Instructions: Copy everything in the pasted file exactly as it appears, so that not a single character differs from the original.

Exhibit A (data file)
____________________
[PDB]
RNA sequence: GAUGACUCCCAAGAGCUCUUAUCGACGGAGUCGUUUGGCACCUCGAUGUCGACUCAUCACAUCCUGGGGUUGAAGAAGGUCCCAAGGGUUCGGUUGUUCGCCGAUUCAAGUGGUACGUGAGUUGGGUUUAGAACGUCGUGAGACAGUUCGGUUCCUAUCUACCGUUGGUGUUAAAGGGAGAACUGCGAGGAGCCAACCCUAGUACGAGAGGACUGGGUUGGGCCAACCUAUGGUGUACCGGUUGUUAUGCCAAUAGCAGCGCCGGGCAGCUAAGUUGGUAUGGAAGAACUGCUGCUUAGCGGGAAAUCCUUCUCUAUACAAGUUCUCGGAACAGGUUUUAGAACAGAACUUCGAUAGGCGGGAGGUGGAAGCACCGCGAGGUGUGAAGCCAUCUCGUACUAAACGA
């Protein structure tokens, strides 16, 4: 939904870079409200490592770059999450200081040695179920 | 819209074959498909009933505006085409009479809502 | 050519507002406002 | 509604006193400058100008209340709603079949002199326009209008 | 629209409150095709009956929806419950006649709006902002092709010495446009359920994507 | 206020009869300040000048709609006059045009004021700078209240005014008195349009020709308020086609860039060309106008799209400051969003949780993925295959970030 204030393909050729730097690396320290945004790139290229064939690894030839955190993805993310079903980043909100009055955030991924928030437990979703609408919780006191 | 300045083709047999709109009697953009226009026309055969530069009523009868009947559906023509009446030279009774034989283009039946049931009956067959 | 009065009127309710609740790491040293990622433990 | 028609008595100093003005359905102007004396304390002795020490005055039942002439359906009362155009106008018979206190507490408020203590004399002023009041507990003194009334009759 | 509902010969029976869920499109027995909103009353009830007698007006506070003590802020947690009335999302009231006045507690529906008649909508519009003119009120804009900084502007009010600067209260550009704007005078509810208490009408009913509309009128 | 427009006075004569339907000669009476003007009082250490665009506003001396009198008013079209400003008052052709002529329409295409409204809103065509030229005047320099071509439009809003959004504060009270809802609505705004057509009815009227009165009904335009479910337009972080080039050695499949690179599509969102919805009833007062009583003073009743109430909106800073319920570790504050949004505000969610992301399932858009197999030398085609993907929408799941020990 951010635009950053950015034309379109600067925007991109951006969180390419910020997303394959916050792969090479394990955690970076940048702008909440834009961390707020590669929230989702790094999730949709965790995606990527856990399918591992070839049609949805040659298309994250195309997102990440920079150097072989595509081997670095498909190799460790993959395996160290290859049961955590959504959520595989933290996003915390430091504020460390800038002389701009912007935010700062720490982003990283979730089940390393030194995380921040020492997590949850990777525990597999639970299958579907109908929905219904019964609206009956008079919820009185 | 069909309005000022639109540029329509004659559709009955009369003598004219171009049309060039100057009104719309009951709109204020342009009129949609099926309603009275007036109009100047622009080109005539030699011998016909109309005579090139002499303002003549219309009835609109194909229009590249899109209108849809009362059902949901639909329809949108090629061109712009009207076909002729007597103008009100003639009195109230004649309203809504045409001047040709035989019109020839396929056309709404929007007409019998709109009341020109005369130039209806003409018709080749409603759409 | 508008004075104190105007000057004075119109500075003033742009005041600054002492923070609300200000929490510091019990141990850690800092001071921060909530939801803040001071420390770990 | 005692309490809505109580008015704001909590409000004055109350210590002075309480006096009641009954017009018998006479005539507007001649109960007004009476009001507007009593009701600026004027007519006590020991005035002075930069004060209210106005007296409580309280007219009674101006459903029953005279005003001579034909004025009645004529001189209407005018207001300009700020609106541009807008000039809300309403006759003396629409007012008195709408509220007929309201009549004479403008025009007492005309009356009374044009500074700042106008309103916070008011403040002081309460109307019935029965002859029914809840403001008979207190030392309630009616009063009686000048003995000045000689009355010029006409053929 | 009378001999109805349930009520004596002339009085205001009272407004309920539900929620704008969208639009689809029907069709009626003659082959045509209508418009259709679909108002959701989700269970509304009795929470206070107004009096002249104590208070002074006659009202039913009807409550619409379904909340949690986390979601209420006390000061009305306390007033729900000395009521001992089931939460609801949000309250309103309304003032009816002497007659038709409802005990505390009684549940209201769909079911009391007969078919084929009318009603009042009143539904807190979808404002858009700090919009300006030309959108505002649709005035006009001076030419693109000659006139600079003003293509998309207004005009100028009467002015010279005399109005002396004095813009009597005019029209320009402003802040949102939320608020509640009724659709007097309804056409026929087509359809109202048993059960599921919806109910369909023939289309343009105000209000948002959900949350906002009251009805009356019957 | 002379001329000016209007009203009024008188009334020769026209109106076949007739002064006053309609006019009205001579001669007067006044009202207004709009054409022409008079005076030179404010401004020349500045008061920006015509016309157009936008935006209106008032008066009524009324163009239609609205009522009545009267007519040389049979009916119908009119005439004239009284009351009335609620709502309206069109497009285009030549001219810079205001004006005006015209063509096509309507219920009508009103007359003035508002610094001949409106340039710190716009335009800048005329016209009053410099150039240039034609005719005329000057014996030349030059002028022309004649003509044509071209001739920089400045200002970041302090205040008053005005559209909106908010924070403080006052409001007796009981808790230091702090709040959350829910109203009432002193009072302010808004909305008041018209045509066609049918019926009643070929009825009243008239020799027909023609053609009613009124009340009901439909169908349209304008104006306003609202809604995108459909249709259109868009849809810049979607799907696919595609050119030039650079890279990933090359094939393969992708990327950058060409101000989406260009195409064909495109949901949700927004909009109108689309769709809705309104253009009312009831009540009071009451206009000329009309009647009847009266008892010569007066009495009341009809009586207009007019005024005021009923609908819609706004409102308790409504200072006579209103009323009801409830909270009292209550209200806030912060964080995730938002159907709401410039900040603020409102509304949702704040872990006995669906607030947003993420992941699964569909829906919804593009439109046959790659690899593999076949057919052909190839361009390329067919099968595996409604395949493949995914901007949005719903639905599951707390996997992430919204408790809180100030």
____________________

[PDB]
RNA sequence: GAUGACUCCCAAGAGCUCUUAUCGACGGAGUCGUUUGGCACCUCGAUGUCGACUCAUCACAUCCUGGGGUUGAAGAAGGUCCCAAGGGUUCGGUUGUUCGCCGAUUCAAGUGGUACGUGAGUUGGGUUUAGAACGUCGUGAGACAGUUCGGUUCCUAUCUACCGUUGGUGUUAAAGGGAGAACUGCGAGGAGCCAACCCUAGUACGAGAGGACUGGGUUGGGCCAACCUAUGGUGUACCGGUUGUUAUGCCAAUAGCAGCGCCGGGCAGCUAAGUUGGUAUGGAAGAACUGCUGCUUAGCGGGAAAUCCUUCUCUAUACAAGUUCUCGGAACAGGUUUUAGAACAGAACUUCGAUAGGCGGGAGGUGGAAGCACCGCGAGGUGUGAAGCCAUCUCGUACUAAACGA
């Protein structure tokens, strides 16, 4: 939904870079409200490592770059999450200081040695179920 | 819209074959498909009933505006085409009479809502 | 050519507002406002 | 509604006193400058100008209340709603079949002199326009209008 | 629209409150095709009956929806419950006649709006902002092709010495446009359920994507 | 206020009869300040000048709609006059045009004021700078209240005014008195349009020709308020086609860039060309106008799209400051969003949780993925295959970030 204030393909050729730097690396320290945004790139290229064939690894030839955190993805993310079903980043909100009055955030991924928030437990979703609408919780006191 | 300045083709047999709109009697953009226009026309055969530069009523009868009947559906023509009446030279009774034989283009039946049931009956067959 | 009065009127309710609740790491040293990622433990 | 028609008595100093003005359905102007004396304390002795020490005055039942002439359906009362155009106008018979206190507490408020203590004399002023009041507990003194009334009759 | 509902010969029976869920499109027995909103009353009830007698007006506070003590802020947690009335999302009231006045507690529906008649909508519009003119009120804009900084502007009010600067209260550009704007005078509810208490009408009913509309009128 | 427009006075004569339907000669009476003007009082250490665009506003001396009198008013079209400003008052052709002529329409295409409204809103065509030229005047320099071509439009809003959004504060009270809802609505705004057509009815009227009165009904335009479910337009972080080039050695499949690179599509969102919805009833007062009583003073009743109430909106800073319920570790504050949004505000969610992301399932858009197999030398085609993907929408799941020990 951010635009950053950015034309379109600067925007991109951006969180390419910020997303394959916050792969090479394990955690970076940048702008909440834009961390707020590669929230989702790094999730949709965790995606990527856990399918591992070839049609949805040659298309994250195309997102990440920079150097072989595509081997670095498909190799460790993959395996160290290859049961955590959504959520595989933290996003915390430091504020460390800038002389701009912007935010700062720490982003990283979730089940390393030194995380921040020492997590949850990777525990597999639970299958579907109908929905219904019964609206009956008079919820009185 | 069909309005000022639109540029329509004659559709009955009369003598004219171009049309060039100057009104719309009951709109204020342009009129949609099926309603009275007036109009100047622009080109005539030699011998016909109309005579090139002499303002003549219309009835609109194909229009590249899109209108849809009362059902949901639909329809949108090629061109712009009207076909002729007597103008009100003639009195109230004649309203809504045409001047040709035989019109020839396929056309709404929007007409019998709109009341020109005369130039209806003409018709080749409603759409 | 508008004075104190105007000057004075119109500075003033742009005041600054002492923070609300200000929490510091019990141990850690800092001071921060909530939801803040001071420390770990 | 005692309490809505109580008015704001909590409000004055109350210590002075309480006096009641009954017009018998006479005539507007001649109960007004009476009001507007009593009701600026004027007519006590020991005035002075930069004060209210106005007296409580309280007219009674101006459903029953005279005003001579034909004025009645004529001189209407005018207001300009700020609106541009807008000039809300309403006759003396629409007012008195709408509220007929309201009549004479403008025009007492005309009356009374044009500074700042106008309103916070008011403040002081309460109307019935029965002859029914809840403001008979207190030392309630009616009063009686000048003995000045000689009355010029006409053929 | 009378001999109805349930009520004596002339009085205001009272407004309920539900929620704008969208639009689809029907069709009626003659082959045509209508418009259709679909108002959701989700269970509304009795929470206070107004009096002249104590208070002074006659009202039913009807409550619409379904909340949690986390979601209420006390000061009305306390007033729900000395009521001992089931939460609801949000309250309103309304003032009816002497007659038709409802005990505390009684549940209201769909079911009391007969078919084929009318009603009042009143539904807190979808404002858009700090919009300006030309959108505002649709005035006009001076030419693109000659006139600079003003293509998309207004005009100028009467002015010279005399109005002396004095813009009597005019029209320009402003802040949102939320608020509640009724659709007097309804056409026929087509359809109202048993059960599921919806109910369909023939289309343009105000209000948002959900949350906002009251009805009356019957 | 002379001329000016209007009203009024008188009334020769026209109106076949007739002064006053309609006019009205001579001669007067006044009202207004709009054409022409008079005076030179404010401004020349500045008061920006015509016309157009936008935006209106008032008066009524009324163009239609609205009522009545009267007519040389049979009916119908009119005439004239009284009351009335609620709502309206069109497009285009030549001219810079205001004006005006015209063509096509309507219920009508009103007359003035508002610094001949409106340039710190716009335009800048005329016209009053410099150039240039034609005719005329000057014996030349030059002028022309004649003509044509071209001739920089400045200002970041302090205040008053005005559209909106908010924070403080006052409001007796009981808790230091702090709040959350829910109203009432002193009072302010808004909305008041018209045509066609049918019926009643070929009825009243008239020799027909023609053609009613009124009340009901439909169908349209304008104006306003609202809604995108459909249709259109868009849809810049979607799907696919595609050119030039650079890279990933090359094939393969992708990327950058060409101000989406260009195409064909495109949901949700927004909009109108689309769709809705309104253009009312009831009540009071009451206009000329009309009647009847009266008892010569007066009495009341009809009586207009007019005024005021009923609908819609706004409102308790409504200072006579209103009323009801409830909270009292209550209200806030912060964080995730938002159907709401410039900040603020409102509304949702704040872990006995669906607030947003993420992941699964569909829906919804593009439109046959790659690899593999076949057919052909190839361009390329067919099968595996409604395949493949995914901007949005719903639905599951707390996997992430919204408790809180100030």